Like our estimate for minimum salaries last time, let’s assume that there are six players accounted for on the roster (Brown, De Fratus, Galvis, Gomez, Howard, and Ruiz) and they will need 20 more players at the league minimum to satisfy a Major League roster. From 2014 to 2015, the Major League minimum salary went up about 1.5% so let’s assume that happens again from 2015 to 2016, meaning the league minimum should end up around $515,112. The Phillies will thusly be accountable for $9.78 million in league-minimum salaries.

Money shaved from payroll through trades in 2015: $27 million (Hamels and Papelbon trades)

Money spent in trade kickers: $9 million (Hamels)

Total Payroll for 2016, not including draftee signing bonuses, international signings, etc.: ~$86 million, assuming the highest figures for Brown, De Fratus, Galvis, and Gomez through arbitration

2017:

Large contracts and commitments: Harrison at $13.2 million

Medium contracts and commitments: Howard buy out at $10 million, Hamels trade kicker to Texas at $9 million, Ruiz at $4.5 million team option (or $500 K buyout), Brown final year of arbitration at ~$3.5-4 million, De Fratus, Galvis, and Gomez at ~$2-2.5 million in arbitration

Small contracts and commitments: Cody Asche, Cesar Hernandez, and Darin Ruf reach arbitration for the first time, ~$1.25-1.50 million apiece

This is where things start to get pretty cool for the Phillies. The Phillies’ highest paid player in 2017 that is currently under contract is that is the most likely to take the field is Chooch, who may be dealt prior to 2017, could be a solid bargain as a part-time player as a contributing catcher in 2017, or could simply be bought out for a half of a million. I have purposefully inflated Brown, De Fratus, and Galvis’s second arbitration years to plan for the absolute worst in terms of salary commitment. It is very possible that any of the three aren’t even Phillies by 2017. I have also artificially inflated the arbitration numbers for Asche, Hernandez, and Ruf for those still banking on a 40 HR season from Ruf, although, with the young outfield depth now found throughout the Phillies’ system, it wouldn’t surprise me if any or all of those three are not Phillies through 2017.

Assuming they all stay and assuming they all do very well in arbitration, the Phillies are in solid financial shape for 2017. The Phillies have $40 million, worst arbitration case scenario, allotted with eight players on the field. Having to fill the team with at least league minimum players, and assuming the league minimum goes up 1.5% again, the Phillies will be on the hook for $522,839 per player or $8.89 million in minimum salaries, meaning the Phillies are committed to $48.89 million if Chooch’s option is picked up and if their arbitration-eligible players have knock-down, drag out seasons. It is just as likely, however, that that figure is much lower, with Ruiz getting his $500 K buyout, that players like Asche and Ruf are either DFA’ed or traded and the players that do stick, I’m thinking De Fratus and Gomez, are closer to $2 million players than $2.5 million players. Because of this, the final 2017 number will come with a range and a qualifier: ~$48.89 million as the worst case, ~$40 million best case.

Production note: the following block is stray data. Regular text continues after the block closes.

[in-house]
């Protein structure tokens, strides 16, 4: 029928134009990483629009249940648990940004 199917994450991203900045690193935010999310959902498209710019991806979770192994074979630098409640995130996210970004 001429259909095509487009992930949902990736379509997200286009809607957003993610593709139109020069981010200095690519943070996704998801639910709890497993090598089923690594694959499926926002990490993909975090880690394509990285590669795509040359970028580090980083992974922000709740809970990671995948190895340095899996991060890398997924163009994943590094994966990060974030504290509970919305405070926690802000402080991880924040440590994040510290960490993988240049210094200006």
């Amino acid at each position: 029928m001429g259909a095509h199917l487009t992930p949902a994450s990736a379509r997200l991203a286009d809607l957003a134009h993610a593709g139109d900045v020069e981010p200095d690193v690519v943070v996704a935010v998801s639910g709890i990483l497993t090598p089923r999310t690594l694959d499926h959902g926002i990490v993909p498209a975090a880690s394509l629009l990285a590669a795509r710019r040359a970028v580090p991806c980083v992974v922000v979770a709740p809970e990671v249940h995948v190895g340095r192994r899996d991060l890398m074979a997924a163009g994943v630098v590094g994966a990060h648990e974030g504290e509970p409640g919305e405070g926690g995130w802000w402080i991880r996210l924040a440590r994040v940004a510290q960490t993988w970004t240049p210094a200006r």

Money shaved from payroll through trades in 2015: $14 million (Hamels)

Money spent in trade kickers: $9 million (Hamels)

Total Payroll for 2017, not including draftee signing bonuses, international signings, etc.: Somewhere between $53.2 million and $62.2 million, dependent on arbitration figures and Chooch’s option.

In short, the Phillies may have some money to spend this offseason but their greatest financial flexibility may begin prior to the 2017 season and becomes greater in 2018. I won’t go through the 2018 projections as it is so hard to predict arbitration numbers and who will be DFA’ed years out, but in 2018, the Phillies lose at least $14.5 in commitments to Howard and Ruiz. If they haven’t moved on already, the will also likely shake loose around $4 million more from Brown’s free agency. And what is pretty amazing is the whole process could theoretically restart (it won’t) in 2019, when there is no money, buy outs, trade kickers, etc. allocated at this time.

When is the last time the Phillies didn’t have big, long term money committed like this? You’d have to go back to the 1999 Phillies who had only Rico Brogna (two years), Ron Gant (two years), and Curt Schilling (three years) on the books with multi-year deals, the rest of the team filled with one-year players like Chad Ogea or arbitration eligible players like Bobby Abreu and Mike Lieberthal. It remains to be seen if the Phillies will splurge this offseason on free agent targets but they have the positional availability and the money to do so with a long term outlook that allows them to offer big money for long years.

(Note: the original article was composed with an assumption that the majority of Matt Harrison’s $13.2 million per year will be offset by insurance payments should he not be able to return to play and was omitted in error. He was added in a revision to this post.)